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Wednesday, May 20, 2009

Lazy Bones. Mark Billingham. Time Warner Books (2004)


This is a very enjoyable police procedural, the plot is satisfying complex and the construction is well thought out. The investigation is nicely described and the large cast are well developed and respond to each other and the changing circumstances in an engaging manner. The catalyst for the action in the book is the discovery of a murdered man in a seedy hotel room. He has been bound and hooded, he was strangled and raped. He also was a recently released convicted rapist himself and his murder raises a question that it gently pushed throughout the length of the book, are all murders equal? Would the investigation of the murder of someone who was a wicked man be pursued with the same force and vigor as the murder of an innocent man? The question does not dominate the book, it does surface in interesting ways and casts a nice shadow on the actions of the cast.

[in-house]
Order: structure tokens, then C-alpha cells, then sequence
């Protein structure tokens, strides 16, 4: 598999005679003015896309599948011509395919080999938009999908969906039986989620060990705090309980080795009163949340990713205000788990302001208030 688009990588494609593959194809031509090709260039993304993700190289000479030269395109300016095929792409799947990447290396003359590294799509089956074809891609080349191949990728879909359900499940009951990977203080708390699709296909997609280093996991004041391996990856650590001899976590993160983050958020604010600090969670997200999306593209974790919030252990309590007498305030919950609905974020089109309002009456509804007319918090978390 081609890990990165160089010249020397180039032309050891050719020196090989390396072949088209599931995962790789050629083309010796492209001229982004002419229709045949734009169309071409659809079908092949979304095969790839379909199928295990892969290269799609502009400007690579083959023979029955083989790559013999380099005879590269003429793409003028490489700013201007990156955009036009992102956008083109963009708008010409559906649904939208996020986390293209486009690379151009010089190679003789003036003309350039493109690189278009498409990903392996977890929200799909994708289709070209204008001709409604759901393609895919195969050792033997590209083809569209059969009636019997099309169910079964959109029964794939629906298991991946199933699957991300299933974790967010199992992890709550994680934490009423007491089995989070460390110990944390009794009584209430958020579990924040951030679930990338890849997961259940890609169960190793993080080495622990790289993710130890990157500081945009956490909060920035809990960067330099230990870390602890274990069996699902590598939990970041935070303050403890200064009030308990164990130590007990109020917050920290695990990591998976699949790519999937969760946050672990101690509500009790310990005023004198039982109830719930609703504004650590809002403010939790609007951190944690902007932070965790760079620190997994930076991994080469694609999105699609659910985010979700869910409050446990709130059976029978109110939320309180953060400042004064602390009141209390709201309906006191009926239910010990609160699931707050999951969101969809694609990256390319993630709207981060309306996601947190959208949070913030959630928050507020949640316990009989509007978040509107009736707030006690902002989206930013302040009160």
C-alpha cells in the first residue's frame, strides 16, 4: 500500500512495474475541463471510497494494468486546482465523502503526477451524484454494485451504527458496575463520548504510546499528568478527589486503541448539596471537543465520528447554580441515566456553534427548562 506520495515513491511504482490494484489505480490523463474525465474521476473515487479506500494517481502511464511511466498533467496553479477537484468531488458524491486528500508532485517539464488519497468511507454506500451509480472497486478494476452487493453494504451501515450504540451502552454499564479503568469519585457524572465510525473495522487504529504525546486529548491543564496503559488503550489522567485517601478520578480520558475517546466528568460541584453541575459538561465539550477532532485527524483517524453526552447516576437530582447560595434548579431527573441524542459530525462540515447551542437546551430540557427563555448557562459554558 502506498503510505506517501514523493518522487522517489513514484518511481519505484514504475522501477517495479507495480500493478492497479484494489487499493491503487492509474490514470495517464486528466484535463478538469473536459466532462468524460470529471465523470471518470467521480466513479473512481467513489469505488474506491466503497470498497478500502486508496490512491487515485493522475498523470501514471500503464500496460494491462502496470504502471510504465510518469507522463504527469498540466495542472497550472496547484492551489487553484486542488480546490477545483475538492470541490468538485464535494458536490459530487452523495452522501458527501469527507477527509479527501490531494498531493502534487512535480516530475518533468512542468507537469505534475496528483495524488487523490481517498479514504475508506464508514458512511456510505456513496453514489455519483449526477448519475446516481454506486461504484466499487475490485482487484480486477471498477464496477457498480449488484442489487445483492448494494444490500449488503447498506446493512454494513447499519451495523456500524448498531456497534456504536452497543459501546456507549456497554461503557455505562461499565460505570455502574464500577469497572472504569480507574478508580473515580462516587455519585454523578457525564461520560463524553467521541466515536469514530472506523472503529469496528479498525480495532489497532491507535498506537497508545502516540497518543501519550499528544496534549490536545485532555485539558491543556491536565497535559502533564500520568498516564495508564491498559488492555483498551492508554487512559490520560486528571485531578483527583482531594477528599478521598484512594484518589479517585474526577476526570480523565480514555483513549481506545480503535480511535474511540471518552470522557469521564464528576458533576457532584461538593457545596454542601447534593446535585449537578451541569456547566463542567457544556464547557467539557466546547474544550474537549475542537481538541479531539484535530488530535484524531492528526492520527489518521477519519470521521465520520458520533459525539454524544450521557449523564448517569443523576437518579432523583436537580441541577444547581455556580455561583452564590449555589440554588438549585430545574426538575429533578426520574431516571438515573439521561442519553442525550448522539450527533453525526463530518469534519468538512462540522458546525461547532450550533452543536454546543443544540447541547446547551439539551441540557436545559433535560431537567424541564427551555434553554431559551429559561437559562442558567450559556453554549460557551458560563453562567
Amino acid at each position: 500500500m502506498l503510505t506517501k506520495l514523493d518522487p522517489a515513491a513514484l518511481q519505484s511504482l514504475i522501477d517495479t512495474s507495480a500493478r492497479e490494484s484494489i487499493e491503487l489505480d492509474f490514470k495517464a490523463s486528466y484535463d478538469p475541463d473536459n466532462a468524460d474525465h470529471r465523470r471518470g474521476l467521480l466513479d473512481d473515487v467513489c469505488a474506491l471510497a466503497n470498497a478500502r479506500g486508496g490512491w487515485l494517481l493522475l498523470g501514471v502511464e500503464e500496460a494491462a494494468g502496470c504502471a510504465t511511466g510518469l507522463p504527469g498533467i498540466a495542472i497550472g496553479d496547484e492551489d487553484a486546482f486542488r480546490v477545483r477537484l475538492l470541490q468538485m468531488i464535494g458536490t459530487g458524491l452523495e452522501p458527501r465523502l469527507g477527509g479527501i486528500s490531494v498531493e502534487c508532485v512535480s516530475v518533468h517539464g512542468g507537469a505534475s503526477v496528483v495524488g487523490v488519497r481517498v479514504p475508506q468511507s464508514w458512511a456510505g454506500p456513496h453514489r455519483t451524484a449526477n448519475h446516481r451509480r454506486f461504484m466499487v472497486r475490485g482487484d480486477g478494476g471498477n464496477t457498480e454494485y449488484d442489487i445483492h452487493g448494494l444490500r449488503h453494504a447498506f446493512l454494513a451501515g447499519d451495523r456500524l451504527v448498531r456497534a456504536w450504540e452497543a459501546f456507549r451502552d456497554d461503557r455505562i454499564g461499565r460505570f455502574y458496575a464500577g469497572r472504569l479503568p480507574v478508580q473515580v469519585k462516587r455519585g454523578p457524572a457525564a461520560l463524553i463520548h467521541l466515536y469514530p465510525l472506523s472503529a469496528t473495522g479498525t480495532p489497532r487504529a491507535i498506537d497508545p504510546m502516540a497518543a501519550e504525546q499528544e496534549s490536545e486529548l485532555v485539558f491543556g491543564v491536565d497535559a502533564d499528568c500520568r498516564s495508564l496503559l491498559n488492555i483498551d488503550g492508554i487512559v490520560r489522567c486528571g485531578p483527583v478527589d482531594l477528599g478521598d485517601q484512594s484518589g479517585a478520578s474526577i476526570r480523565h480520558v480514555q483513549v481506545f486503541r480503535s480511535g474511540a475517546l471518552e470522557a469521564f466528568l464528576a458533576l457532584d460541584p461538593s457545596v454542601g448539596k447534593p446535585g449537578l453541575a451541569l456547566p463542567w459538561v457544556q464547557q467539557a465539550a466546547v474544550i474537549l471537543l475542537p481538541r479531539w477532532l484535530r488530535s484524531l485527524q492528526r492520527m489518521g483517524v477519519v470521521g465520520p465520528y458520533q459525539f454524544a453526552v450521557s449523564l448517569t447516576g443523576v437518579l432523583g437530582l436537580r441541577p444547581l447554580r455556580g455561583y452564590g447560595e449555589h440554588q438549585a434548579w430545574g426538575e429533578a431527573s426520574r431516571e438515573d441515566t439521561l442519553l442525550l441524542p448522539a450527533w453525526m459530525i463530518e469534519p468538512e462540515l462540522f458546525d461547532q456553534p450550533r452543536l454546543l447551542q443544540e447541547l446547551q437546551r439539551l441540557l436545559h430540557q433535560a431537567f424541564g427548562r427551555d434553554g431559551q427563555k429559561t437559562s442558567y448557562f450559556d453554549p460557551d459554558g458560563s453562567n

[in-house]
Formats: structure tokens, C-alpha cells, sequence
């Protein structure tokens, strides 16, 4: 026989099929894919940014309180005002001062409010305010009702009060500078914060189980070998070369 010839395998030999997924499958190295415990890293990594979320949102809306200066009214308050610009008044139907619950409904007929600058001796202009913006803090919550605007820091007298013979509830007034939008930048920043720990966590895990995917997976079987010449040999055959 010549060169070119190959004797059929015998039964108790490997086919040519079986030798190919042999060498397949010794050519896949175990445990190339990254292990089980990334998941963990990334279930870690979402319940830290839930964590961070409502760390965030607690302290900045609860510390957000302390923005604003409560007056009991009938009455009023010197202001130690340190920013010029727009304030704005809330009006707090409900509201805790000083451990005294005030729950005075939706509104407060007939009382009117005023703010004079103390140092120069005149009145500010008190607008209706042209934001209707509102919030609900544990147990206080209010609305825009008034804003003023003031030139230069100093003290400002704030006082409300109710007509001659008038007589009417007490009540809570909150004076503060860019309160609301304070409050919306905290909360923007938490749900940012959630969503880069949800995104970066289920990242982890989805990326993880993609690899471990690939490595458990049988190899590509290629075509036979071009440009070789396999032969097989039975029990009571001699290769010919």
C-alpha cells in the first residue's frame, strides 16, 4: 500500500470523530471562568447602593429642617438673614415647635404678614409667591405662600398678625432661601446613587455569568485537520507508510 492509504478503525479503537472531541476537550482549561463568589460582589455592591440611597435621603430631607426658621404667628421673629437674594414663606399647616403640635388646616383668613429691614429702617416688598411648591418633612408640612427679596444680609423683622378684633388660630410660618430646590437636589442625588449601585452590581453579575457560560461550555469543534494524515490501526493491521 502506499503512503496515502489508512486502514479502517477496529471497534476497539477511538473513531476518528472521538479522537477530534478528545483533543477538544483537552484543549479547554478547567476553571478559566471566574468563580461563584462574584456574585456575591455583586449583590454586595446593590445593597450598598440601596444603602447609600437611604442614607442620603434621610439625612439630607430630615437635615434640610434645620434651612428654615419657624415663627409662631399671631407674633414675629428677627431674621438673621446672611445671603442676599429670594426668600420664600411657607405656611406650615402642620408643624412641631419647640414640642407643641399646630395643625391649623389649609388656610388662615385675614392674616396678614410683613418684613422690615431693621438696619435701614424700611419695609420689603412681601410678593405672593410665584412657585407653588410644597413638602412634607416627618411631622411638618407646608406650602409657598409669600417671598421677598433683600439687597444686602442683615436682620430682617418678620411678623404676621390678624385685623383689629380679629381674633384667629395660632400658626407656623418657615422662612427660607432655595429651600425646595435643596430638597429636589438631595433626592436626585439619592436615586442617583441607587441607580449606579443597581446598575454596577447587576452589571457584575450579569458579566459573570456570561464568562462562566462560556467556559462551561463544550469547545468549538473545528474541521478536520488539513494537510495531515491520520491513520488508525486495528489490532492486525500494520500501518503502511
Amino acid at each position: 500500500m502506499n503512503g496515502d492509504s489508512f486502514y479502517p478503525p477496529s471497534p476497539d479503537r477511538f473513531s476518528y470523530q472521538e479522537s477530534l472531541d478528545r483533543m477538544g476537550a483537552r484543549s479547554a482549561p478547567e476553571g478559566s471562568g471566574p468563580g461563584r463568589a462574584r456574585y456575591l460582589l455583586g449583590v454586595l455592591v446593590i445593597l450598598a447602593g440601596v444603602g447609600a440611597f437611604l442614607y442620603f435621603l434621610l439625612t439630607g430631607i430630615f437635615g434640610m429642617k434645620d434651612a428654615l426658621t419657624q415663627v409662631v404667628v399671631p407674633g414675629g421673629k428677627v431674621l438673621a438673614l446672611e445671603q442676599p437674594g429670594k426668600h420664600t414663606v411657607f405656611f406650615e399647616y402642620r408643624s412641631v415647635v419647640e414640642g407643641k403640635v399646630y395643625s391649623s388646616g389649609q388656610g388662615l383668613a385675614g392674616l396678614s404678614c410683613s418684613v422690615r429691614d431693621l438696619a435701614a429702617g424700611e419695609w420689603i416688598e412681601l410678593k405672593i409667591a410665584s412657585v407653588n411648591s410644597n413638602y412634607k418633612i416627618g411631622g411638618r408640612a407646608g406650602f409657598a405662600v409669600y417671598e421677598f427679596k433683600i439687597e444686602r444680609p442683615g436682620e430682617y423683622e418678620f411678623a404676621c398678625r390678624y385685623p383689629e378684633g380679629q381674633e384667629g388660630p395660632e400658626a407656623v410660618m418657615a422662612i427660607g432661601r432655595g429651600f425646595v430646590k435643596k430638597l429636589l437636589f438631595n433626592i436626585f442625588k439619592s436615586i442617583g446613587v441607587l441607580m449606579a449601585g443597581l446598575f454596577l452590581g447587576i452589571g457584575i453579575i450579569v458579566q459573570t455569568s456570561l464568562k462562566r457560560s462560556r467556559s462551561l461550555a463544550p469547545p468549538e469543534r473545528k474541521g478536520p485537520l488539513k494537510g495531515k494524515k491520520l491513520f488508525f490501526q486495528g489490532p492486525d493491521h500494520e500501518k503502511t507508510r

The action in the book is skillfully set up, there are a number of intersecting threads in the story, the investigation itself with the lead character, Detective Inspector Tom Thorne, the subsequent murders, the terrible aftermath of a rape that will have deadly consequences in later years and Tom Thorne's developing relationship with another cast member. All of these threads are cunningly woven together and provide an unexpected and merciless climax. This book explores how terrible actions spawn ever more terrible consequences. Tom Thorne is largely in the usual mould of leading police detectives, he is rather morose, has a splintered relationship in the past leaving him now single and his work colleagues are closer to him than anyone else. The supporting cast are given plenty of space to develop and this is one of the major strengths of the book, the investigation has a credible team feel to it. The subject matter in unrelentingly bleak without ever loosing sight of the need to retain rather than repulse the reader. It is very well written, a griping crime novel.

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